Implements: found object sculpture The Harlow Gallery is pleased to announce its first exhibition of 2014. Implements brings together four Maine artists who share a fascination with tools, utensils and industrial detritus, and who integrate these and other found objects into their artwork. Implements will feature found object sculpture by Maureen Block, Ellen Gibson, Mildred Johnson and Jonathan Price from […]
The Harlow Gallery is pleased to announce its first exhibition of 2014. Implements brings together four Maine artists who share a fascination with tools, utensils and industrial detritus, and who integrate these and other found objects into their artwork.
Implements will feature found object sculpture by Maureen Block, Ellen Gibson, Mildred Johnson and Jonathan Price from January 17 to February 8, 2014 at the Harlow Gallery, located at 160 Water Street in Hallowell. The public is invited to meet the artists at an opening reception on Friday, January 17th from 5-8 pm. The gallery is open Wednesday-Saturday noon to 6 pm or by chance or appointment.
Maureen Block worked at her small family owned sawmill for twenty years while raising three sons. She now works at Spindleworks in Brunswick mentoring artists with disabilities and she is studio assistant to artist Mildred Johnson. With minimal formal education in art, the heart of her work lies in the rusty surfaces and smooth patina of found objects and the stories they tell. Maureen describes her sculpture as an attempt to bind a history and place with new narratives. She especially credits the influences of design and spirit found in the art of the Inuit, African and Oceanic peoples.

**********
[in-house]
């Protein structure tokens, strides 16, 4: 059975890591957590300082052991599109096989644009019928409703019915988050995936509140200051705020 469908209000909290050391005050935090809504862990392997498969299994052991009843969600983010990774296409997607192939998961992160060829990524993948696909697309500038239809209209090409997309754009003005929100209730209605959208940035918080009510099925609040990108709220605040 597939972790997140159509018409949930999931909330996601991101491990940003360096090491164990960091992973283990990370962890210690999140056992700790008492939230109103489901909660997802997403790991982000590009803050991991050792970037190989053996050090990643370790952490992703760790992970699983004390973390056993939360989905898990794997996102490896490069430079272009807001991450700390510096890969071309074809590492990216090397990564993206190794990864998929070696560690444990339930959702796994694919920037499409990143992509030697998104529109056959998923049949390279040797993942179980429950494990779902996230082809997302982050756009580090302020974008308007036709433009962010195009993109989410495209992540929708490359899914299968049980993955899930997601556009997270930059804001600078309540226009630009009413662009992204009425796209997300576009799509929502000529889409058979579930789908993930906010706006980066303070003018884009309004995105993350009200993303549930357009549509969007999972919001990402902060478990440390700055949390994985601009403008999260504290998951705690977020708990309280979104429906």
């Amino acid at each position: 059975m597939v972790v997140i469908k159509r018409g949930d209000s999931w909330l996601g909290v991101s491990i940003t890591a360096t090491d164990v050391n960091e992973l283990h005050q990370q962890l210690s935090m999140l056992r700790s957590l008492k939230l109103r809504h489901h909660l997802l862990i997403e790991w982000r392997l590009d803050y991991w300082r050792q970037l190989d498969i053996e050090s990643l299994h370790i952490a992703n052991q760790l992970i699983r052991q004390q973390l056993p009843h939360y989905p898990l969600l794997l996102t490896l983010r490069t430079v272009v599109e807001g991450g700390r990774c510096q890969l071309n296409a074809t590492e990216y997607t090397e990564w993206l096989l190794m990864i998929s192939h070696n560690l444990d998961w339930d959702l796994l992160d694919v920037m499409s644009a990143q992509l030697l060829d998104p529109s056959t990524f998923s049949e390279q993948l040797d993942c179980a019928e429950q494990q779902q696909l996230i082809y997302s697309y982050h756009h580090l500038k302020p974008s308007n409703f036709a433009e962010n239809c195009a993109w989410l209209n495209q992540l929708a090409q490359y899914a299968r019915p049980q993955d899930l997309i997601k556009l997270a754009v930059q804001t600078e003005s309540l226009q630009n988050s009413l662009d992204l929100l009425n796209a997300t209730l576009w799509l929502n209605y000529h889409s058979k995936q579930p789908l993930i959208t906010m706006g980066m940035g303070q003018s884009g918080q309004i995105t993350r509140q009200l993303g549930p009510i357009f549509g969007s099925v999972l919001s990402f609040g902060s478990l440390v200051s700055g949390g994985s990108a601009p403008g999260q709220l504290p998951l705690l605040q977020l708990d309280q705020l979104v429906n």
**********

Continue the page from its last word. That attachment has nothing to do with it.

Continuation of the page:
Ellen Gibson has been a furniture maker and sculptor for 40 years using a wide range of materials. Her work ranges from larger than life-sized figures and objects to small jewelry. All materials have a narrative quality – size, weight, feel, patina, history – and Gibson chooses materials for these characteristics, using found objects as well as fabricated parts and work in several series at one time. Tools – how they are used and who uses them – are important references. The connections between parts and the transitions between materials are very important to the artist and the hardware she chooses is as specific as the materials used. Gibson received an MFA from the Mass. College of Art and currently resides in Hallowell, Maine.
Mildred Johnson graduated from the University of Oregon in 1948 with a degree in architecture. After working in San Francisco and New York City as an architect/designer, she moved to the Boston area and began her career as a painter and fiber artist. She taught weaving and design for many years and exhibited widely in and around Boston.
Johnson moved to Maine in 2004 and maintains a studio at Fort Andross in Brunswick where she is working on assemblages and mixed media collage. She lives in Topsham.
Of her work as an artist Johnson says, “I honestly can’t remember a time when I wasn’t making art. As a kid I used to find scraps of wood and other junk and make my own toys, so my interest in building has been with me for a long time. I guess I’ve never really grown up – I’m still playing with found materials – and I still feel the excitement of discovery that I remember as a child.”
Jonathan Price spends most of his time wandering around looking for things that usually don’t exist. When his motorbike runs out of gas, or his legs get too tired he then sets out to create what it is he couldn’t find. He works at SpinOff Studios in Hallowell and lives in West Gardiner.